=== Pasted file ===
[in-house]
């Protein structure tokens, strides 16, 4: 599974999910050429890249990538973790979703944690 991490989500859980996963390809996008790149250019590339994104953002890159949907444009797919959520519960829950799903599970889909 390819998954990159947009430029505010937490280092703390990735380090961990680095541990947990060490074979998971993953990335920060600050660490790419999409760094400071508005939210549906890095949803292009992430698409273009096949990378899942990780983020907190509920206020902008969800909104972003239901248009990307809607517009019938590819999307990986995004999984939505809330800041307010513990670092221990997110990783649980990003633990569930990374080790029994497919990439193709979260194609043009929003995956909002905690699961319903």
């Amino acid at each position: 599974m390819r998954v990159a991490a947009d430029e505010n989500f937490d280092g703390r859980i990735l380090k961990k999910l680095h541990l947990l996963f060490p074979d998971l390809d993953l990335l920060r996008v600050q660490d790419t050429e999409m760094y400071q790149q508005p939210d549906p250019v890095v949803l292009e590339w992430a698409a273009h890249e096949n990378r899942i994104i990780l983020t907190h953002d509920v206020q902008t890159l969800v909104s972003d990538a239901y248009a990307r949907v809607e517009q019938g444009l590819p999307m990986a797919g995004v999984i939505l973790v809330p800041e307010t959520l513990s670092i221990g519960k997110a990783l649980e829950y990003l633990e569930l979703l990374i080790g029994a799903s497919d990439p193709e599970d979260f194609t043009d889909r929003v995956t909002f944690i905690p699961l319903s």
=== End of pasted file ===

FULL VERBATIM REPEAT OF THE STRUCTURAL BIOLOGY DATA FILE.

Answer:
[in-house]
């Protein structure tokens, strides 16, 4: 599974999910050429890249990538973790979703944690 991490989500859980996963390809996008790149250019590339994104953002890159949907444009797919959520519960829950799903599970889909 390819998954990159947009430029505010937490280092703390990735380090961990680095541990947990060490074979998971993953990335920060600050660490790419999409760094400071508005939210549906890095949803292009992430698409273009096949990378899942990780983020907190509920206020902008969800909104972003239901248009990307809607517009019938590819999307990986995004999984939505809330800041307010513990670092221990997110990783649980990003633990569930990374080790029994497919990439193709979260194609043009929003995956909002905690699961319903």
């Amino acid at each position: 599974m390819r998954v990159a991490a947009d430029e505010n989500f937490d280092g703390r859980i990735l380090k961990k999910l680095h541990l947990l996963f060490p074979d998971l390809d993953l990335l920060r996008v600050q660490d790419t050429e999409m760094y400071q790149q508005p939210d549906p250019v890095v949803l292009e590339w992430a698409a273009h890249e096949n990378r899942i994104i990780l983020t907190h953002d509920v206020q902008t890159l969800v909104s972003d990538a239901y248009a990307r949907v809607e517009q019938g444009l590819p999307m990986a797919g995004v999984i939505l973790v809330p800041e307010t959520l513990s670092i221990g519960k997110a990783l649980e829950y990003l633990e569930l979703l990374i080790g029994a799903s497919d990439p193709e599970d979260f194609t043009d889909r929003v995956t909002f944690i905690p699961l319903s």